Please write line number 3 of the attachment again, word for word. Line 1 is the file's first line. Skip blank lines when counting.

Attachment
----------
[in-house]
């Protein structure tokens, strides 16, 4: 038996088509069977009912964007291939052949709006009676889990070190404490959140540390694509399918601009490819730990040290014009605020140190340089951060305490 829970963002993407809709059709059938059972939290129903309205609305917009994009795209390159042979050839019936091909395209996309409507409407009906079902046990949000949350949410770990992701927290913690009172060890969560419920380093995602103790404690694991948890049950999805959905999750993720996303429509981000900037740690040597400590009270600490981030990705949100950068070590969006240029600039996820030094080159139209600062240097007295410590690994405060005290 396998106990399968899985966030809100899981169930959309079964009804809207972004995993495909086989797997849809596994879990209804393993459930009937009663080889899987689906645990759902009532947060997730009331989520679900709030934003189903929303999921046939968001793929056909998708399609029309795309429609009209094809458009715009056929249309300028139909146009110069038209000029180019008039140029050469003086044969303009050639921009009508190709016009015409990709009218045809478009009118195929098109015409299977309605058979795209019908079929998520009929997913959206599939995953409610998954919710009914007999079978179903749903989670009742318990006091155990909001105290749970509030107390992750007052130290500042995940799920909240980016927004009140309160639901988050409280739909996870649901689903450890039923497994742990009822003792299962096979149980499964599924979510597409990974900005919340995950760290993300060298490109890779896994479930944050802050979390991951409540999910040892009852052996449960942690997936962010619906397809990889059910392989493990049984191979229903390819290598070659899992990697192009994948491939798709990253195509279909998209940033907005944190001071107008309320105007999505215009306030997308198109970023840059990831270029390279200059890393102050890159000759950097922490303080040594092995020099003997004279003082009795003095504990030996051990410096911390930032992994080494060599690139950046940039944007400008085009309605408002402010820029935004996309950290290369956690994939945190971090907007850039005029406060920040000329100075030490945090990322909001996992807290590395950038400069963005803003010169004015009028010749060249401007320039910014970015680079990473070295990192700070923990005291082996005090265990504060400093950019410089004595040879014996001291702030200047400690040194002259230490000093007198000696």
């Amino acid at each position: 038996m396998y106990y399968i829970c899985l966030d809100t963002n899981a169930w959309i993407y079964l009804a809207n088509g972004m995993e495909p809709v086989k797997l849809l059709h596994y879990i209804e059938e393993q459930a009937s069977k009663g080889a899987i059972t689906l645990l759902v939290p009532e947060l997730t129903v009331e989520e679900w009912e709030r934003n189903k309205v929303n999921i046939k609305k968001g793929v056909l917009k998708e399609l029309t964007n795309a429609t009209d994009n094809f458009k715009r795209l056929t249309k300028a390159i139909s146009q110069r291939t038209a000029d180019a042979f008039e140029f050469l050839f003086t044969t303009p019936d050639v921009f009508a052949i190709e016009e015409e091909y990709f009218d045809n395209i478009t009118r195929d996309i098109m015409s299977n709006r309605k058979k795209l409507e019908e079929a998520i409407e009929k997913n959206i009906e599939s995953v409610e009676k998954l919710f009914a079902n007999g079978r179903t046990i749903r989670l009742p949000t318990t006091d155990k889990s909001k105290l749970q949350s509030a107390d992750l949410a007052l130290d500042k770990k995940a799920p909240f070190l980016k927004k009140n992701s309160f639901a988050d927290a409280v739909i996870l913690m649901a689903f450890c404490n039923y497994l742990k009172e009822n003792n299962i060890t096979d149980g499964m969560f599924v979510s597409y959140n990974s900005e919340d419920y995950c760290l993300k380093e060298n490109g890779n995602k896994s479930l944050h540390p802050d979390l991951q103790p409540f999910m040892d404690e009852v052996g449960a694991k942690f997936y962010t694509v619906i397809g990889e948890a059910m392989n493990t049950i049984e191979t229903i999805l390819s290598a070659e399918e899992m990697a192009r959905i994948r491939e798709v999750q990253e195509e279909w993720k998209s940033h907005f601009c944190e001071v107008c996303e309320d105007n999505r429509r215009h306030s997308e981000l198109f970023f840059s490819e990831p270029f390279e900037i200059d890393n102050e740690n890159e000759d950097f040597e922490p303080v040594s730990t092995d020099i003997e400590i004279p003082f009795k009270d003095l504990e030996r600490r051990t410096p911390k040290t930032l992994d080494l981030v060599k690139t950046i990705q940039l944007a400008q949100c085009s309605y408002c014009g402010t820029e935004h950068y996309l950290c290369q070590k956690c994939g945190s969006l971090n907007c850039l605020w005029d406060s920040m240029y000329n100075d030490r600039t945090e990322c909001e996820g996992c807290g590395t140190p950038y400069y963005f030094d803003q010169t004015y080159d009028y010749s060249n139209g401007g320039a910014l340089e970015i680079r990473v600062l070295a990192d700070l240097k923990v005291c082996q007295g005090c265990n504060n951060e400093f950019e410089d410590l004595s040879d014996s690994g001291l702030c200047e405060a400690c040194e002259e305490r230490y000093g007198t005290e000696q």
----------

């Amino acid at each position: 038996m396998y106990y399968i829970c899985l966030d809100t963002n899981a169930w959309i993407y079964l009804a809207n088509g972004m995993e495909p809709v086989k797997l849809l059709h596994y879990i209804e059938e393993q459930a009937s069977k009663g080889a899987i059972t689906l645990l759902v939290p009532e947060l997730t129903v009331e989520e679900w009912e709030r934003n189903k309205v929303n999921i046939k609305k968001g793929v056909l917009k998708e399609l029309t964007n795309a429609t009209d994009n094809f458009k715009r795209l056929t249309k300028a390159i139909s146009q110069r291939t038209a000029d180019a042979f008039e140029f050469l050839f003086t044969t303009p019936d050639v921009f009508a052949i190709e016009e015409e091909y990709f009218d045809n395209i478009t009118r195929d996309i098109m015409s299977n709006r309605k058979k795209l409507e019908e079929a998520i409407e009929k997913n959206i009906e599939s995953v409610e009676k998954l919710f009914a079902n007999g079978r179903t046990i749903r989670l009742p949000t318990t006091d155990k889990s909001k105290l749970q949350s509030a107390d992750l949410a007052l130290d500042k770990k995940a799920p909240f070190l980016k927004k009140n992701s309160f639901a988050d927290a409280v739909i996870l913690m649901a689903f450890c404490n039923y497994l742990k009172e009822n003792n299962i060890t096979d149980g499964m969560f599924v979510s597409y959140n990974s900005e919340d419920y995950c760290l993300k380093e060298n490109g890779n995602k896994s479930l944050h540390p802050d979390l991951q103790p409540f999910m040892d404690e009852v052996g449960a694991k942690f997936y962010t694509v619906i397809g990889e948890a059910m392989n493990t049950i049984e191979t229903i999805l390819s290598a070659e399918e899992m990697a192009r959905i994948r491939e798709v999750q990253e195509e279909w993720k998209s940033h907005f601009c944190e001071v107008c996303e309320d105007n999505r429509r215009h306030s997308e981000l198109f970023f840059s490819e990831p270029f390279e900037i200059d890393n102050e740690n890159e000759d950097f040597e922490p303080v040594s730990t092995d020099i003997e400590i004279p003082f009795k009270d003095l504990e030996r600490r051990t410096p911390k040290t930032l992994d080494l981030v060599k690139t950046i990705q940039l944007a400008q949100c085009s309605y408002c014009g402010t820029e935004h950068y996309l950290c290369q070590k956690c994939g945190s969006l971090n907007c850039l605020w005029d406060s920040m240029y000329n100075d030490r600039t945090e990322c909001e996820g996992c807290g590395t140190p950038y400069y963005f030094d803003q010169t004015y080159d009028y010749s060249n139209g401007g320039a910014l340089e970015i680079r990473v600062l070295a990192d700070l240097k923990v005291c082996q007295g005090c265990n504060n951060e400093f950019e410089d410590l004595s040879d014996s690994g001291l702030c200047e405060a400690c040194e002259e305490r230490y000093g007198t005290e000696q």